About The Breeds

Holland Lops


There is a reason why I specialize in these guys. This breed is known for their calm, friendly and kind personalities. They are not a hyper breed and are known to chase you around and always want to be by your side. Hollands tend to be very cuddly and are popular because of their size, personalities and their ears of course! If I had to recommend one breed for a family with young kids, it would without a doubt be the Holland Lops. They are great with kids and of all the breeds I have ever had are by far the easiest to handle. These guys average around 3-5 pounds and are the smallest of the Lop breeds. They are a thick breed, which I think just ads to their cuteness, (a small but chubby bunny!), and for your information, yes, they are smaller than mini lops!

According to the ARBA Official Guide Book ‘Raising Better Rabbits and Cavies’, “Mr. Adrian DeCock of the Netherlands was the originator of what he calls the Netherland Dwarf Lop, now known by the ARBA as the Holland Lop. Mr. DeCock started in 1949 to develop, what he hoped would be a miniature French Lop. After crossing French Lops and Dwarfs both ways without success, in 1952 he mated a doe from from a Dwarf, French Lop cross mated to an English Lop buck. A buck from this mating bred to a doe from the second or the same mating was a start of succession of mating’s within this family, with a later addition Dwarf cross, culminated in his reaching his goal and his submission of four animals under 4.5 Ibs. For application for a new breed. It was accepted by the Netherlands Governing Rabbit Council in January 1964.”

Netherland Dwarfs


The Netherland Dwarf is one of the cutest breeds out there, also one of the smallest. These guys only grow to be on average between 2 and 2.5 pounds and they have tiny ears and a big head. They are a more energetic breed and take a little bit more time to train. Although, Netherlands are one of the more popular rabbit breeds because of their size and their strong personalities. These guys love to run but also love to cuddle on your lap with you as you watch Netflix.

According to the ARBA Official Guide Book, ‘Raising Better Rabbits and Cavies’, “A commonly accepted version of the Dwarf origin is that it is the result of the accidental crossing of a Polish rabbit (the White Dwarf is still called a “Pol” in Holland) with a small wild rabbit in the Netherlands. The Dwarf had been popular for some years before British fanciers brought them to England about 1948. The breed was accepted, using an adaptation of Britain’s standard, by the ARBA in 1969. They reached an almost instant popularity here and have, as a result, led to the greatest flurry of importations since Belgian Hare Days”.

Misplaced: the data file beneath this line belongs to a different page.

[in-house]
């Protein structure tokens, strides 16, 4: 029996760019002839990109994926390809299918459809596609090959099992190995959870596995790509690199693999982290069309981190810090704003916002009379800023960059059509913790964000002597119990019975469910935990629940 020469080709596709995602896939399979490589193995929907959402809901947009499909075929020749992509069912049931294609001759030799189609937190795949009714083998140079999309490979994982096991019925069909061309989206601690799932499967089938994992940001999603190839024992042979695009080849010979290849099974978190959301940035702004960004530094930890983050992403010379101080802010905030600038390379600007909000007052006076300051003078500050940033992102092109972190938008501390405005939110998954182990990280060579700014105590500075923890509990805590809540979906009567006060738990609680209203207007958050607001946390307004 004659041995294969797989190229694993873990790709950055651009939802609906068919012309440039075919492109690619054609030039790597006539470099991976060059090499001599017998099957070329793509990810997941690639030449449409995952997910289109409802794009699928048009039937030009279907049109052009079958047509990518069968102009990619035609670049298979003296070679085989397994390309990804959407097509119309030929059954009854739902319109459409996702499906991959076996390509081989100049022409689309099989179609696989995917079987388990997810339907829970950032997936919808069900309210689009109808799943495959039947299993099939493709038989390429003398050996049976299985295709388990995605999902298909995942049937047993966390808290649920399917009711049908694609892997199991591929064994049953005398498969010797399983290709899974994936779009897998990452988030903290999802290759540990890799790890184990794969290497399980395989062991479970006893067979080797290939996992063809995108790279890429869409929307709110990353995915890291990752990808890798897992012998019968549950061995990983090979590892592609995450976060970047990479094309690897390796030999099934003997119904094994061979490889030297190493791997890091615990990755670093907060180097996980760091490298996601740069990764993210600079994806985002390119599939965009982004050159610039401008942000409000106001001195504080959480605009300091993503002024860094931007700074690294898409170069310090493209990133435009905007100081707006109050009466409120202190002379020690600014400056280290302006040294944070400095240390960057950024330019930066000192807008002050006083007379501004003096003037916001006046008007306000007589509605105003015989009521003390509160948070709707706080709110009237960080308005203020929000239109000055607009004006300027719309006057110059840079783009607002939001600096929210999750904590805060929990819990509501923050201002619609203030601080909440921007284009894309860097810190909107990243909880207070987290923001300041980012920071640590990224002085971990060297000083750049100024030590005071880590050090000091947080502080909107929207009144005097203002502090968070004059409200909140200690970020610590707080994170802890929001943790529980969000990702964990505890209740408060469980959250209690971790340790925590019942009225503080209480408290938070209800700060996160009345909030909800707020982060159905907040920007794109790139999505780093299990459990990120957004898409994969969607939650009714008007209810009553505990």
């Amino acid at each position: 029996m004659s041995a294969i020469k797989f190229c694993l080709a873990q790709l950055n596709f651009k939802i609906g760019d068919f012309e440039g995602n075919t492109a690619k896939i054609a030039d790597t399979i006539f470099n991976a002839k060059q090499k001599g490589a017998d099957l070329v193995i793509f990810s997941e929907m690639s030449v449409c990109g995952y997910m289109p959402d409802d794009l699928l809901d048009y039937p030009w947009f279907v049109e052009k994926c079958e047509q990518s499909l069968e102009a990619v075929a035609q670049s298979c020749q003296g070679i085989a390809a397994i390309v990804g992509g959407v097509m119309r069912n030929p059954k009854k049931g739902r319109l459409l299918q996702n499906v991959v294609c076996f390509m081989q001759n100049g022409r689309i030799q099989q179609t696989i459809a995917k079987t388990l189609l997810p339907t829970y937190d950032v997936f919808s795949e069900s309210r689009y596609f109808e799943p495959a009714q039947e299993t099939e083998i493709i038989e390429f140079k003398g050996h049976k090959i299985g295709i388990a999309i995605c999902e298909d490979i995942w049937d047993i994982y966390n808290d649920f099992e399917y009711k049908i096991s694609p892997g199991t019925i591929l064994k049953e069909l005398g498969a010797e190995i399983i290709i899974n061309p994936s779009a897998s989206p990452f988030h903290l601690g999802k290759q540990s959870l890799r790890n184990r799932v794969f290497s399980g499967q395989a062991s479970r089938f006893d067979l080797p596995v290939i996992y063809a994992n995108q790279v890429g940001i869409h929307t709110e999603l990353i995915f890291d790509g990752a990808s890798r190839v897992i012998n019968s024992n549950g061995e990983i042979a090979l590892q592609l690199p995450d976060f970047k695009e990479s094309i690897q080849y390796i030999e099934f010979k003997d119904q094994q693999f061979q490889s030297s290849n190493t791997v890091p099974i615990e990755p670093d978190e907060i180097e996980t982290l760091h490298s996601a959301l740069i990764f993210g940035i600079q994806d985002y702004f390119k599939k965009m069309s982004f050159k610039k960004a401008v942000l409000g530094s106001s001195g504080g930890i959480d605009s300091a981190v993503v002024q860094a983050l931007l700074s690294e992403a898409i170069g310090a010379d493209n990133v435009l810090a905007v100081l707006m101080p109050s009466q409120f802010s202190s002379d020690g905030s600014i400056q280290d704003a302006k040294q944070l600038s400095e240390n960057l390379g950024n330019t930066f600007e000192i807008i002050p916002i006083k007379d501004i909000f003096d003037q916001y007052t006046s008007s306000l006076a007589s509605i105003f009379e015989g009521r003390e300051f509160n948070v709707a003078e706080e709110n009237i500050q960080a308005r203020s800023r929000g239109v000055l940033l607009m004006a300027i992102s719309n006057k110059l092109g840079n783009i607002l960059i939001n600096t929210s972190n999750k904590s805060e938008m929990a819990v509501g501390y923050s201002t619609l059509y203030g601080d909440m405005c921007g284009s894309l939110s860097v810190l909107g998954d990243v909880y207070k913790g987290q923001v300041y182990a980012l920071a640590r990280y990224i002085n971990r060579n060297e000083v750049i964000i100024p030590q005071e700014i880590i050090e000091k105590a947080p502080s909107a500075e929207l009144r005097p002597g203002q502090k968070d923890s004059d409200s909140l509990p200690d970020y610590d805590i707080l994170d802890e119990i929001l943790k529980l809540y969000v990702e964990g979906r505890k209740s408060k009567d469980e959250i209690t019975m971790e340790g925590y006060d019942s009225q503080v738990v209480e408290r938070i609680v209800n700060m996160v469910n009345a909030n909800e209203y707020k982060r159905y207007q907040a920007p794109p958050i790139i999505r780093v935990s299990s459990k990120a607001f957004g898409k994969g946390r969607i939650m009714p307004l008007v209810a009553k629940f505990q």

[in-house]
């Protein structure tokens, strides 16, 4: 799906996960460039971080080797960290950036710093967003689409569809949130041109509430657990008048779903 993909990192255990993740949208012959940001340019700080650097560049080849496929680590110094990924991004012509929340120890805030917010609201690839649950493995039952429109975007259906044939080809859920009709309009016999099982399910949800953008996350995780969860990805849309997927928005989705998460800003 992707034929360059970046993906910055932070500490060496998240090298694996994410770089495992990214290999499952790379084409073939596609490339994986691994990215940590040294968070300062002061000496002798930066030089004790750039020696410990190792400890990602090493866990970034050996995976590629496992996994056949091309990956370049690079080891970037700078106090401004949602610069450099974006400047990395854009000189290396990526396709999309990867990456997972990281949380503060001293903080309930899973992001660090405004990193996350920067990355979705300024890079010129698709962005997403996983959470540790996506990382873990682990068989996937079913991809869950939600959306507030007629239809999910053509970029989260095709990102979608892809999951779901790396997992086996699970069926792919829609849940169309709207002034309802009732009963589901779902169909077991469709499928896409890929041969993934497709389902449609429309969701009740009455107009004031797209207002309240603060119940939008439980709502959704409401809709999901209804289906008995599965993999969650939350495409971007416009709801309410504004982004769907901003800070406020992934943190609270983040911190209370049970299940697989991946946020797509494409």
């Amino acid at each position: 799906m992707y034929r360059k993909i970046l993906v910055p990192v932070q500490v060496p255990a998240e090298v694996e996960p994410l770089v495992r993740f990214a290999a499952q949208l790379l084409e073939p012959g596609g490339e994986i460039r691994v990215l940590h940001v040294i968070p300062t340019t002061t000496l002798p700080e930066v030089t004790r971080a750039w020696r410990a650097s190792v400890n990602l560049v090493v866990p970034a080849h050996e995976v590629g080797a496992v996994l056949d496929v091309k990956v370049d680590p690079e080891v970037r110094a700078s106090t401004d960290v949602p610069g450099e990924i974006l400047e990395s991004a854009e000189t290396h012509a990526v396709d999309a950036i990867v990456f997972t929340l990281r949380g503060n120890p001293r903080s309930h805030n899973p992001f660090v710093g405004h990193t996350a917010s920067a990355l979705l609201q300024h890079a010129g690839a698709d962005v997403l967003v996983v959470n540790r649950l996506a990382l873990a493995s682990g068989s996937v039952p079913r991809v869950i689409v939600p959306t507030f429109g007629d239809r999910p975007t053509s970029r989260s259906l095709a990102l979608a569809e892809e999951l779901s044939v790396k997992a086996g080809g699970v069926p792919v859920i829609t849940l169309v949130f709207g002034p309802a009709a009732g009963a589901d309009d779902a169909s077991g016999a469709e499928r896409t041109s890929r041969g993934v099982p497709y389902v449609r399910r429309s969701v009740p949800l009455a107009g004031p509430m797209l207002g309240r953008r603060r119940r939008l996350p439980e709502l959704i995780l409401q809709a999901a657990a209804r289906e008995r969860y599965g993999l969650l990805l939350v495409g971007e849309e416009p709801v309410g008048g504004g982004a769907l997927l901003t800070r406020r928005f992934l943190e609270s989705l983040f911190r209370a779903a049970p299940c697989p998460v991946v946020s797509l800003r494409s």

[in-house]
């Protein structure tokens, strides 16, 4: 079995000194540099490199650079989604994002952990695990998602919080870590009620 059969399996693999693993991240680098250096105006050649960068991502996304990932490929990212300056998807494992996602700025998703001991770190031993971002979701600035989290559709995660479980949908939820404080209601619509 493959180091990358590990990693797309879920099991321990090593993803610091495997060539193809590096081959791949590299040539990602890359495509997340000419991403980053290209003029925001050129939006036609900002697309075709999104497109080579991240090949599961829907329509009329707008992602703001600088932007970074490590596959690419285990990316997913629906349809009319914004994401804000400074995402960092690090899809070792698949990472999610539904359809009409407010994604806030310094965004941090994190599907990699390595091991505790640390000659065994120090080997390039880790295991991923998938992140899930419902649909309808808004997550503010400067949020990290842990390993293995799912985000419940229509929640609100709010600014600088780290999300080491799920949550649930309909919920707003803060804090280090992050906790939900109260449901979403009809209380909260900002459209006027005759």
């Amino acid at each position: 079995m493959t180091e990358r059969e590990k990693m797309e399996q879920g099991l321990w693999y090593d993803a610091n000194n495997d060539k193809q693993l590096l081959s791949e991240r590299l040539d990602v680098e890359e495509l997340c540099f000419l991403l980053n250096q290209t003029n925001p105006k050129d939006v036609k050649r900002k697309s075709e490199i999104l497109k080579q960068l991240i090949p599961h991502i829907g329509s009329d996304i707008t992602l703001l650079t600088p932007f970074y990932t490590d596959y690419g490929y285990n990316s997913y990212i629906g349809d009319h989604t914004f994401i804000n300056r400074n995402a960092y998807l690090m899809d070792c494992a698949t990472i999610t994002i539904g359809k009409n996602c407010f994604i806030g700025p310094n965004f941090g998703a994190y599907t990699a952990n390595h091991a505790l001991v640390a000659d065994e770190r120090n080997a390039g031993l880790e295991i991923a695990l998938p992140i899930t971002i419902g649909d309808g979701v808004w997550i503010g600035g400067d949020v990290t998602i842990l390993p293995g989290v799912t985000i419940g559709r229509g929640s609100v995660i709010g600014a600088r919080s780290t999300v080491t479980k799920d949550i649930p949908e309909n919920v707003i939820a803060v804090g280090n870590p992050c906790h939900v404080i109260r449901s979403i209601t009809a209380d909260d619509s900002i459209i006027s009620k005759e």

English Lops


English Lops are the ‘big teddy bear’ type of rabbits. They are a larger sized bunny averaging from 9.5-11.5 Ibs. Although don’t be fooled, just because these guys are bigger doesn’t mean they are meaner, it’s actually quite the opposite. I find these guys are like big cuddly teddy bears, their personalities are almost said to be more like that of a dog instead of a bunny. They’re a very cuddly and playful breed. These guys are popular with people because of their adorable and long ears, dragging them on the ground as they walk. They do need a little more room as they are a bigger breed but are still ideal for litter training and having free roam of an apartment or room.

According to the ARBA Official guide Book, ‘Raising Better Rabbits and Cavies’, “The Lop eared rabbit is another of the oldest breeds known, but its exact origin cannot be determined. They were known to appear first in Algiers, North Africa, and from then spread to France, Belgium and the Netherlands, where many crosses with solid and broken- colored common rabbits took place. Nothing authentic however, has ever been discovered. Delamer, in “Pigeons and Rabbits,” mentions the Lop in the year 1854. England adopted it as an ideal exhibition specimen because of its extraordinary ears. Breeders vied with one another to produce animals with outstanding ear length, and gradually increased the size until ears measuring 23 and 24 inches from top to bottom became quite common. The first Lop to have an ear length of 24 inches appeared in England in 1885, and the current record of 31-3/4 inches is held by Nipper’s Geronimo, bred by Waymon and Margaret Nipper of Bakersfield, CA.”